Devadoss reconciles math, art through Da Vinci

Satyan Devadoss opened this year’s faculty lecture series on a provocative note. “I think the talk that I’m going to give you could get me in a lot of trouble at a liberal arts school,” said Devadoss, professor of mathematics, to an attentive crowd in the Wege Auditorium last Thursday.

In his lecture, “Reclaiming Da Vinci: Art, Visualization, Mathematics,” Devadoss advocated a productive merger of art and mathematics, thus emulating the multi-talented Italian genius.

“The dangerous part about trying to reclaim DaVinci is that we’re already fragmented,” Devadoss said, noting that at Williams, this disconnect is physically represented by Rte. 2, which separates Div. III subjects (science and mathematics) from those in Div. I and II (languages and the arts, and social studies). Devadoss wants to find a way to bring all of these “divisions” together so that they can drive one another in new and innovative directions.

Devadoss began the lecture by presenting several well-known paintings that incorporate specific mathematical concepts, including Pierro della Francesca’s The Flagellation of Christ, which exemplifies the use of perspective, geometry and ratios, as well as a work by the modern artist Joshua Davis, which uses vector graphics and Adobe Illustrator to create art alongside computer software. He then surprised the audience by objecting to these innovative combinations. “All these examples are completely flawed,” he said. “This is not the right way to bring math and art together.”

While these paintings employ mathematical concepts, Devadoss pointed out that no mathematician will use Salvador Dali’s The Crucifixion to understand the fourth dimension. For Devadoss, art should shape mathematics, just as mathematics has shaped art. “How can art push cutting-edge math?” he asked.

To answer that question, Devadoss first noted that mathematicians have the mindset that “pictures” are not rigorous enough to direct research in mathematics. But Devadoss went on to disprove this allegation by highlighting three specific art forms: cartography, origami and configurations.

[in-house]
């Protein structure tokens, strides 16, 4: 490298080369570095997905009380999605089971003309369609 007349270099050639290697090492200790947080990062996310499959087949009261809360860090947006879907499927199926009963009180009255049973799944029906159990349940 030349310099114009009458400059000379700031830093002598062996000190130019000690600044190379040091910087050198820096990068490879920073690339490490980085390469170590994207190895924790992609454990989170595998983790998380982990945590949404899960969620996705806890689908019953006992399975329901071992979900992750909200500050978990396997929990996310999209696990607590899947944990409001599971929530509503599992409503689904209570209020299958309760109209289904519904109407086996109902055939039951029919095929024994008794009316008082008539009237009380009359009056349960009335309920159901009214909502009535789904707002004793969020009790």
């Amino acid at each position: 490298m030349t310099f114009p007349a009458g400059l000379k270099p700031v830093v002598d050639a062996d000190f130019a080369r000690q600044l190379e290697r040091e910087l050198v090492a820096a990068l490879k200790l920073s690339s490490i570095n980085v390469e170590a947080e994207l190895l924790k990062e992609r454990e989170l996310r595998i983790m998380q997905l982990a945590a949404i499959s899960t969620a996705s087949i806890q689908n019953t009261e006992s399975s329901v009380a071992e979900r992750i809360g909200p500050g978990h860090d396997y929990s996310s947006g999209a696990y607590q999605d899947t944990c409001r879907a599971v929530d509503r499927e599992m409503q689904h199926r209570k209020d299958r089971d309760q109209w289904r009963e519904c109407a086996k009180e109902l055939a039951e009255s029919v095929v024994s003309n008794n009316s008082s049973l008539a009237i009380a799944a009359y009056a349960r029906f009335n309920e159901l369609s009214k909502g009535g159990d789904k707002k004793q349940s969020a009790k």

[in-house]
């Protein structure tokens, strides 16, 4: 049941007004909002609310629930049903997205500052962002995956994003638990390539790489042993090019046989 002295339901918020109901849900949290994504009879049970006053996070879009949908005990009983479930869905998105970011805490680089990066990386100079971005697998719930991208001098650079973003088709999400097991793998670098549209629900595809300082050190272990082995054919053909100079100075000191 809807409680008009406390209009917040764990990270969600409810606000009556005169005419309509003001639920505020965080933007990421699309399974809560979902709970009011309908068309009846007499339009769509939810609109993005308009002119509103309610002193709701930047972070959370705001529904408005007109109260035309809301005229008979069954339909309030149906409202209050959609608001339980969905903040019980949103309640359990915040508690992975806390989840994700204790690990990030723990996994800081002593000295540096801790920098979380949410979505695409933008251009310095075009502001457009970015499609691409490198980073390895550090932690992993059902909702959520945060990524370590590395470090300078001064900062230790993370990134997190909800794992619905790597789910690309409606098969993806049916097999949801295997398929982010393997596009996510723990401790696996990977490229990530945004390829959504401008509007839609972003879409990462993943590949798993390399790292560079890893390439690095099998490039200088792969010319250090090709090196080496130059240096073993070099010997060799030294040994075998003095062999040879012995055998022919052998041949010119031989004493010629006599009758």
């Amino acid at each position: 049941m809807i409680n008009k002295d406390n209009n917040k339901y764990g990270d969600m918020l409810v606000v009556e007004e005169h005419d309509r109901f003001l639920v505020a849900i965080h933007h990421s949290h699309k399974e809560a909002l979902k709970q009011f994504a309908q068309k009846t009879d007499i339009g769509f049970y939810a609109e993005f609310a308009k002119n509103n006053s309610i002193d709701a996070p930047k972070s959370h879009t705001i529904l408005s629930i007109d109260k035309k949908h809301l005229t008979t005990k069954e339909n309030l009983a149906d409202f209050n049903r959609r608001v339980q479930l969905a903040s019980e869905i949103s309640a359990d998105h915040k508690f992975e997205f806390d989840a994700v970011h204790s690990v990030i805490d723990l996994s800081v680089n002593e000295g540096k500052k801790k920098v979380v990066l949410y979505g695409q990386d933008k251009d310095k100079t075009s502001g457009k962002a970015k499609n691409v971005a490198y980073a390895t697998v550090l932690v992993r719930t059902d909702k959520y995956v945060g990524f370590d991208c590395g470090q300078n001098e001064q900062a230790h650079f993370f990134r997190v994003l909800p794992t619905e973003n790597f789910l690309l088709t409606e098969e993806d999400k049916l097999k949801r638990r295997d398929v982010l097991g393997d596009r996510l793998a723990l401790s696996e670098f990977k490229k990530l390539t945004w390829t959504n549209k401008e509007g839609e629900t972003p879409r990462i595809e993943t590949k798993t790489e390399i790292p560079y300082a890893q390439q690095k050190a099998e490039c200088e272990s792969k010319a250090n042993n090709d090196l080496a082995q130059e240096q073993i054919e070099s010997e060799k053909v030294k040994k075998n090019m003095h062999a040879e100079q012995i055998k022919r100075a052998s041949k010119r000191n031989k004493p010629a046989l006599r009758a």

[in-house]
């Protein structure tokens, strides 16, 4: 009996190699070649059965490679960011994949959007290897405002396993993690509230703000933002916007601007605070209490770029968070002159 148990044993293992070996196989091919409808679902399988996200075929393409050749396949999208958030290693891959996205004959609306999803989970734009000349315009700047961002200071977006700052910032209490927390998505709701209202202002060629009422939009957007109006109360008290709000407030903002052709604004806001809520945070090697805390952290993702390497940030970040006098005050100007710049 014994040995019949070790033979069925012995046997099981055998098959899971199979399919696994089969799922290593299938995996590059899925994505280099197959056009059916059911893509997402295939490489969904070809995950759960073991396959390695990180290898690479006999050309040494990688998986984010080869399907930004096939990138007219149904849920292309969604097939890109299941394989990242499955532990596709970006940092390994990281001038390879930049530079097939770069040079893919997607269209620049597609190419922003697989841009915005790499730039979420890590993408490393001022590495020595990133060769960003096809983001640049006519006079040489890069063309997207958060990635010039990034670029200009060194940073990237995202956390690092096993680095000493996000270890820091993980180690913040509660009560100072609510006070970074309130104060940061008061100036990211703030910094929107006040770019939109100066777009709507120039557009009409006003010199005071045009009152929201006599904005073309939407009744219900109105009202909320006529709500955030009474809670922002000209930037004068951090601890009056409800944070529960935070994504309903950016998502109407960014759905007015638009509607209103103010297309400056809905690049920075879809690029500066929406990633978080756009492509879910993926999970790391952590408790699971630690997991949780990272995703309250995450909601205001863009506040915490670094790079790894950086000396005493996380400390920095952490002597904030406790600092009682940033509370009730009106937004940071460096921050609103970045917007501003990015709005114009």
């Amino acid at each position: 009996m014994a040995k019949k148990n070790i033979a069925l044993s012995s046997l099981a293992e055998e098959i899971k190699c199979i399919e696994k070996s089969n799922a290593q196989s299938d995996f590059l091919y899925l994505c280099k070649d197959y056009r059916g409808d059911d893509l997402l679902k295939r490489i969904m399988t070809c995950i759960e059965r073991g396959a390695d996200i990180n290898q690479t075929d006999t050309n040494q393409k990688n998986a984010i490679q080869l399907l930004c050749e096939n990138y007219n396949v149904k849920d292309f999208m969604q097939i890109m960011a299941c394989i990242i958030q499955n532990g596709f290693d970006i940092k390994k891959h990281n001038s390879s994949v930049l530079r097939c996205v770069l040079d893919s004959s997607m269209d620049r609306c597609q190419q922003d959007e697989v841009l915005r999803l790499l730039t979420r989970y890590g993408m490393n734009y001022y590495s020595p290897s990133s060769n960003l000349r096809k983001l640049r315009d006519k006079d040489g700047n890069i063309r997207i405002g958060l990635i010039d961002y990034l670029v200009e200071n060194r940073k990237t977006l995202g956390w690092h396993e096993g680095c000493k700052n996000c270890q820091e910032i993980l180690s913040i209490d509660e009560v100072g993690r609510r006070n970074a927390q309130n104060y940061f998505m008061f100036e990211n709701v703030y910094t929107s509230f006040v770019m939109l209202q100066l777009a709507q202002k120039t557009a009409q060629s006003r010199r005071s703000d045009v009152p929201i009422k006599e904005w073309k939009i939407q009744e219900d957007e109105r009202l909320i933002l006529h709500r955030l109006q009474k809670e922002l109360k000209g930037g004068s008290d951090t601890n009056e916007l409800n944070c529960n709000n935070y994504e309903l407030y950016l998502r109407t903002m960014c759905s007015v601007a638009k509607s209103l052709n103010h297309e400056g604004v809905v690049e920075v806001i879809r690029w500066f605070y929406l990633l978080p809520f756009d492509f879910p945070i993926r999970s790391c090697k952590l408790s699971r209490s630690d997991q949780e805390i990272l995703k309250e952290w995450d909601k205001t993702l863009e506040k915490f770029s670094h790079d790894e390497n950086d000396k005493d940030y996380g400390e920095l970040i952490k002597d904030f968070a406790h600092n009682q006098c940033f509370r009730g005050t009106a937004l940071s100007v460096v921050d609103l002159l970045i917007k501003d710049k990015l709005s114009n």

Devadoss used the evolution of the London subway system map to prove his point. The first map he displayed was perfect by mathematical standards, but visually impractical and confusing. Through the influence of graphic arts, mathematicians were forced to create a map that combined human and technical knowledge, thereby elevating both mathematics and cartography. “This is the kind of compromise that brings art and math together,” Devadoss said.

Origami, another striking art form, pushed mathematics and science to new levels when Kaori Kuribayashi, a graduate scholar at Oxford, was inspired by a Japanese origami museum exhibit to design an intricately folded stent, a medical device used to open blocked sites in the body. Devadoss also cited the James Webb space telescope, which incorporated concepts from this traditional craft to build an oversized telescope that could be folded to fit inside a spaceship. Lastly, Devadoss described “configurations,” a visual way of analyzing the four-dimensional world.

By highlighting the unique ways that art and mathematics can collaborate, Devadoss made a compelling case for ignoring the division of Rte. 2 and working across the College’s departments.

The next faculty lecture, entitled “What is Iraq? Defining the Iraqi Nation, 1921-2008,” will take place tomorrow in Wege Auditorium and will be given by Magnus Bernhardsson, professor of history. Next week, Gerard Caprio, professor of economics, will deliver a lecture entitled “Financial Crises: A Hardy Perennial.”